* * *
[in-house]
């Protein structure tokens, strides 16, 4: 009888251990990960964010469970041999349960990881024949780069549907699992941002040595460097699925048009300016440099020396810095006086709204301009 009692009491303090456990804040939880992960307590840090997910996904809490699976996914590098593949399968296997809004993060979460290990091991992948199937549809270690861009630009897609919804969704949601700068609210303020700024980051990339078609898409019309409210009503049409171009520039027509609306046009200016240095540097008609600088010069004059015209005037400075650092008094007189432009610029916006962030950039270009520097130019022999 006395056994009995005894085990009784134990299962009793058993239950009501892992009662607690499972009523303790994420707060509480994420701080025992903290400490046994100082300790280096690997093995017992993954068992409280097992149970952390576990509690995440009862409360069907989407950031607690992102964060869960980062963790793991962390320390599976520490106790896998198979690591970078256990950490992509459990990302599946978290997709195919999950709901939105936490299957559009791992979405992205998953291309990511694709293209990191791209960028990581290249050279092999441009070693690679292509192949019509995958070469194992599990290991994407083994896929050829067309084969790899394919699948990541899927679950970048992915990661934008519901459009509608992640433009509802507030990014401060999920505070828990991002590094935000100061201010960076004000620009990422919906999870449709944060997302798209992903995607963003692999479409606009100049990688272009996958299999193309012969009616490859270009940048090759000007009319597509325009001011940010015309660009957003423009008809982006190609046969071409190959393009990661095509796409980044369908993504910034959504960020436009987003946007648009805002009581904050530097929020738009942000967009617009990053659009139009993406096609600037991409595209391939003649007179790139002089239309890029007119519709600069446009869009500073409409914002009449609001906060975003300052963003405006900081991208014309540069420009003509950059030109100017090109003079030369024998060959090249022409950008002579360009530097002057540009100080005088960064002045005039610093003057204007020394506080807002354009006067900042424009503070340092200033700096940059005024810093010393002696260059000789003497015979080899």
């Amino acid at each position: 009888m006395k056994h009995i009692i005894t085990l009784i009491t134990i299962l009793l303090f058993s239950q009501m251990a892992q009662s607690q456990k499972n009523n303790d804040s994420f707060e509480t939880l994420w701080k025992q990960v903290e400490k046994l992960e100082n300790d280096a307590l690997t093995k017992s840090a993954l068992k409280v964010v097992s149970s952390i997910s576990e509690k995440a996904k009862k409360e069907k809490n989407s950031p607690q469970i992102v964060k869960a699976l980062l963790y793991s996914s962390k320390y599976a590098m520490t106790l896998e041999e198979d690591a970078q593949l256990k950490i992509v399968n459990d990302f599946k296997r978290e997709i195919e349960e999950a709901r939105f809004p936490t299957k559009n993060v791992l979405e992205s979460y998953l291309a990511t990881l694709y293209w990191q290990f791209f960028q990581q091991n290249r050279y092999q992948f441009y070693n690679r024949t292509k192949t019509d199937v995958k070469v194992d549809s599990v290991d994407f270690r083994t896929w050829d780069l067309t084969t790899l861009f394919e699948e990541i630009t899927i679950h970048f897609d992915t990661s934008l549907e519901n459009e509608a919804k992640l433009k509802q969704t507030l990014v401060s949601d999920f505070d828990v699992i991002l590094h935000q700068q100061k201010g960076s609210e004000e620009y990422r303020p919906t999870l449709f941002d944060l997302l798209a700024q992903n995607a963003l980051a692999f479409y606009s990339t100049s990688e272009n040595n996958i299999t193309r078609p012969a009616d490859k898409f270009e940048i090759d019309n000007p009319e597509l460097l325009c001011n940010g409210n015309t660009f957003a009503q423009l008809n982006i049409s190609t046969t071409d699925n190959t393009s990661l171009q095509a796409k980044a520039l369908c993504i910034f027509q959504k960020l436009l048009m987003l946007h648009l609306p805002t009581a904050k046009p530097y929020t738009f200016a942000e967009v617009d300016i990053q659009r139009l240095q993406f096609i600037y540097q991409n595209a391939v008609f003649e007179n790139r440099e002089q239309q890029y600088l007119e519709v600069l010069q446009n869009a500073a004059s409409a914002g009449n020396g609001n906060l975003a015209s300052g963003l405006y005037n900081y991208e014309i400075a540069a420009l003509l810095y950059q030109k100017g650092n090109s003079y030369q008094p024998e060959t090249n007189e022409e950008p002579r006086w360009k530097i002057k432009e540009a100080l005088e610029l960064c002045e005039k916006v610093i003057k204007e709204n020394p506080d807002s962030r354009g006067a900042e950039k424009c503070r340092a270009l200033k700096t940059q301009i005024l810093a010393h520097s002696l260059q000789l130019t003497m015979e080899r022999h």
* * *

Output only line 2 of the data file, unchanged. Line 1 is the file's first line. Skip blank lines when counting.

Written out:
């Protein structure tokens, strides 16, 4: 009888251990990960964010469970041999349960990881024949780069549907699992941002040595460097699925048009300016440099020396810095006086709204301009 009692009491303090456990804040939880992960307590840090997910996904809490699976996914590098593949399968296997809004993060979460290990091991992948199937549809270690861009630009897609919804969704949601700068609210303020700024980051990339078609898409019309409210009503049409171009520039027509609306046009200016240095540097008609600088010069004059015209005037400075650092008094007189432009610029916006962030950039270009520097130019022999 006395056994009995005894085990009784134990299962009793058993239950009501892992009662607690499972009523303790994420707060509480994420701080025992903290400490046994100082300790280096690997093995017992993954068992409280097992149970952390576990509690995440009862409360069907989407950031607690992102964060869960980062963790793991962390320390599976520490106790896998198979690591970078256990950490992509459990990302599946978290997709195919999950709901939105936490299957559009791992979405992205998953291309990511694709293209990191791209960028990581290249050279092999441009070693690679292509192949019509995958070469194992599990290991994407083994896929050829067309084969790899394919699948990541899927679950970048992915990661934008519901459009509608992640433009509802507030990014401060999920505070828990991002590094935000100061201010960076004000620009990422919906999870449709944060997302798209992903995607963003692999479409606009100049990688272009996958299999193309012969009616490859270009940048090759000007009319597509325009001011940010015309660009957003423009008809982006190609046969071409190959393009990661095509796409980044369908993504910034959504960020436009987003946007648009805002009581904050530097929020738009942000967009617009990053659009139009993406096609600037991409595209391939003649007179790139002089239309890029007119519709600069446009869009500073409409914002009449609001906060975003300052963003405006900081991208014309540069420009003509950059030109100017090109003079030369024998060959090249022409950008002579360009530097002057540009100080005088960064002045005039610093003057204007020394506080807002354009006067900042424009503070340092200033700096940059005024810093010393002696260059000789003497015979080899």